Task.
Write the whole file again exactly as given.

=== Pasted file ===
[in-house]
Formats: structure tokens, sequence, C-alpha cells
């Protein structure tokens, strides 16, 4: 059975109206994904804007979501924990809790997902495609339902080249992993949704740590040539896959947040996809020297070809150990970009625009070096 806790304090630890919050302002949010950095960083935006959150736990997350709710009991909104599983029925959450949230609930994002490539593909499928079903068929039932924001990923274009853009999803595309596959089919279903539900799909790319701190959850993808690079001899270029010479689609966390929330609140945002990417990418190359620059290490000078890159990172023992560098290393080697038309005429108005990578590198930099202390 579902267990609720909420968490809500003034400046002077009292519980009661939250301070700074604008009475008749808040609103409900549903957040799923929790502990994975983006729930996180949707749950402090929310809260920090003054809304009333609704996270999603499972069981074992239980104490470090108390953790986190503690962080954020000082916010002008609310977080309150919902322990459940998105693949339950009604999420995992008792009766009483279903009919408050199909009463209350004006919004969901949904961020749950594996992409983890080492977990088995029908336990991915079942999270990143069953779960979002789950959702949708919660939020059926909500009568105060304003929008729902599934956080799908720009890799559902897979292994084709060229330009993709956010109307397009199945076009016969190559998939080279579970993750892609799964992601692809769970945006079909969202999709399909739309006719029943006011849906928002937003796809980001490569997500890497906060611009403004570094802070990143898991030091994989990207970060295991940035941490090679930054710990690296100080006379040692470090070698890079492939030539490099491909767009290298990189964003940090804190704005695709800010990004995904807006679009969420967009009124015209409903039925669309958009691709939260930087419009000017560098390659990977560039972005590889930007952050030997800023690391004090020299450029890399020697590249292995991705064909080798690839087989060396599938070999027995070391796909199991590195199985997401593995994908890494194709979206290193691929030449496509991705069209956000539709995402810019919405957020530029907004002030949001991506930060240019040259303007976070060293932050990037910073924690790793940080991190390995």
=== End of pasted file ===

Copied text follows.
[in-house]
Formats: structure tokens, sequence, C-alpha cells
């Protein structure tokens, strides 16, 4: 059975109206994904804007979501924990809790997902495609339902080249992993949704740590040539896959947040996809020297070809150990970009625009070096 806790304090630890919050302002949010950095960083935006959150736990997350709710009991909104599983029925959450949230609930994002490539593909499928079903068929039932924001990923274009853009999803595309596959089919279903539900799909790319701190959850993808690079001899270029010479689609966390929330609140945002990417990418190359620059290490000078890159990172023992560098290393080697038309005429108005990578590198930099202390 579902267990609720909420968490809500003034400046002077009292519980009661939250301070700074604008009475008749808040609103409900549903957040799923929790502990994975983006729930996180949707749950402090929310809260920090003054809304009333609704996270999603499972069981074992239980104490470090108390953790986190503690962080954020000082916010002008609310977080309150919902322990459940998105693949339950009604999420995992008792009766009483279903009919408050199909009463209350004006919004969901949904961020749950594996992409983890080492977990088995029908336990991915079942999270990143069953779960979002789950959702949708919660939020059926909500009568105060304003929008729902599934956080799908720009890799559902897979292994084709060229330009993709956010109307397009199945076009016969190559998939080279579970993750892609799964992601692809769970945006079909969202999709399909739309006719029943006011849906928002937003796809980001490569997500890497906060611009403004570094802070990143898991030091994989990207970060295991940035941490090679930054710990690296100080006379040692470090070698890079492939030539490099491909767009290298990189964003940090804190704005695709800010990004995904807006679009969420967009009124015209409903039925669309958009691709939260930087419009000017560098390659990977560039972005590889930007952050030997800023690391004090020299450029890399020697590249292995991705064909080798690839087989060396599938070999027995070391796909199991590195199985997401593995994908890494194709979206290193691929030449496509991705069209956000539709995402810019919405957020530029907004002030949001991506930060240019040259303007976070060293932050990037910073924690790793940080991190390995």